Pete has started to love "stories,"
whether established (we can struggle through a passable Goldilocks or
Three Little Pigs) or made up. I've been using a formula I think I got
from Adam Gopnik's brilliant essay "The Rookie" (about
telling stories to his son): make the main character like the kid and
throw a bunch of obstacles in for drama. Every evening, Little Petey
Fish tries to make it up a stream to find a sandwich (obstacles: log
and rapids, overcome by alliances with frog and salmon, respectively).
Or, in a Carolyn creation, Pete gets a family of ducks off a runway
using duck food from the zoo, thus rescuing a family vacation. Pete
loves this stuff, to the extent that stories even capture his attention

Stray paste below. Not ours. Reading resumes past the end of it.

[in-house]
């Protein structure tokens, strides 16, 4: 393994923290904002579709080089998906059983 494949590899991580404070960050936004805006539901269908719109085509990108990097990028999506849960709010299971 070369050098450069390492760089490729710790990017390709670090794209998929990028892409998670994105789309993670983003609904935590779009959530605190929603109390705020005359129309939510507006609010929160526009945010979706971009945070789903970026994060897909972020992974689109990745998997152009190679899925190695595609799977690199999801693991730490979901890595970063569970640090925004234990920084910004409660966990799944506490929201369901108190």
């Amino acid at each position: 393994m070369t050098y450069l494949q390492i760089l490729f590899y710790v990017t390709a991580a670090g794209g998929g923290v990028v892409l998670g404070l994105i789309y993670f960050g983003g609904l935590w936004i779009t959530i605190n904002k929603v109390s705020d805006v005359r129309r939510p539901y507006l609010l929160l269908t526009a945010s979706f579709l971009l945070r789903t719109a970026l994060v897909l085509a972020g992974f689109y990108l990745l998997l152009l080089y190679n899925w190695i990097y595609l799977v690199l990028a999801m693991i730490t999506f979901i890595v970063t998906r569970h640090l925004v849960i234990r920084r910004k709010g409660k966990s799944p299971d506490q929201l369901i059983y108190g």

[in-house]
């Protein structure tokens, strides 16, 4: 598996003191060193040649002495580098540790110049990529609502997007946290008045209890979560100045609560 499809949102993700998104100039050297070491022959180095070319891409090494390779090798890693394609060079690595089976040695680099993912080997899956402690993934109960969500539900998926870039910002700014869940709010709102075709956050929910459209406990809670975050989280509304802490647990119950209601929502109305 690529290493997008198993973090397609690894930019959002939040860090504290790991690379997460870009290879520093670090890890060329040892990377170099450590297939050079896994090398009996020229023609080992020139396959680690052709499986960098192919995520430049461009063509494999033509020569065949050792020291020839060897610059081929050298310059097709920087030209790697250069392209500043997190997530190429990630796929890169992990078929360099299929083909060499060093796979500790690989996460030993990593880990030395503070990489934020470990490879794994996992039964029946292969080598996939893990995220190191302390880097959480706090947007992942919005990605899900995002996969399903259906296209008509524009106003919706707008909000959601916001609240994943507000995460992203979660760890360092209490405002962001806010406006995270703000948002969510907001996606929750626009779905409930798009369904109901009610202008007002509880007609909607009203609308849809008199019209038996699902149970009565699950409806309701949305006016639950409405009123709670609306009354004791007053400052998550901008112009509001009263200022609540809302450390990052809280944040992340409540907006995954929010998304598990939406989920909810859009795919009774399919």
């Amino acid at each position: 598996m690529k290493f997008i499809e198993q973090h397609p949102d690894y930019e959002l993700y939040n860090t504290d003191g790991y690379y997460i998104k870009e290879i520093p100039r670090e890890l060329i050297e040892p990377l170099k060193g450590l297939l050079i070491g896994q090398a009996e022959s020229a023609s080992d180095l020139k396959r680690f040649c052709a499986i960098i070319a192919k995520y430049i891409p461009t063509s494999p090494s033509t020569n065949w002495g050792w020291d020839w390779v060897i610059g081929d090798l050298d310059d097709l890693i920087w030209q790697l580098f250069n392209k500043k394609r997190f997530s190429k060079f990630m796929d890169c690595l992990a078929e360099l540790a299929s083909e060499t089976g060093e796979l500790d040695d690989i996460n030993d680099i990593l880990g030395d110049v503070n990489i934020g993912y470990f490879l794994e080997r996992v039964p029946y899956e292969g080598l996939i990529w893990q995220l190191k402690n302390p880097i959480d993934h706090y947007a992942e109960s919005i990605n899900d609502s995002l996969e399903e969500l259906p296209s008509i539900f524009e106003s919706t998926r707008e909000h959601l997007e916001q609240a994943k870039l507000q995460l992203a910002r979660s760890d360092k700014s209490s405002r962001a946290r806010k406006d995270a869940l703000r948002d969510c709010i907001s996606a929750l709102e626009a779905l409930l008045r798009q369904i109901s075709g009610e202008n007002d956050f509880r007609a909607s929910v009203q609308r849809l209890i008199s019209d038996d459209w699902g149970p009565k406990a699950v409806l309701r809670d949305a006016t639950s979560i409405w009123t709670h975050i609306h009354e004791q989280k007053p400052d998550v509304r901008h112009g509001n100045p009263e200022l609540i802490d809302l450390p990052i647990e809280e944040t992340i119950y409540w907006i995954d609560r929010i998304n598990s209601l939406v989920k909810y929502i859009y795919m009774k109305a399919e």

and calm him when he's really upset about something (e.g., having to
get out of the bath). Last week, Carolyn told me she had asked Pete
to tell his own story, but he just named a bunch of things from our
stories--the ducks and so on. Said Carolyn, in totally unironic
disappointment, "It was completely derivative." Little Petey
Fish meets a tough crowd!
During Carolyn's current absence, Pete understands perfectly that
Carolyn is in a place called Cleveland "running a
convention"--a phrase he has allowed me not to explain very
thoroughly. I hope this week doesn't give him a lasting,
little-understood aversion to northern Ohio.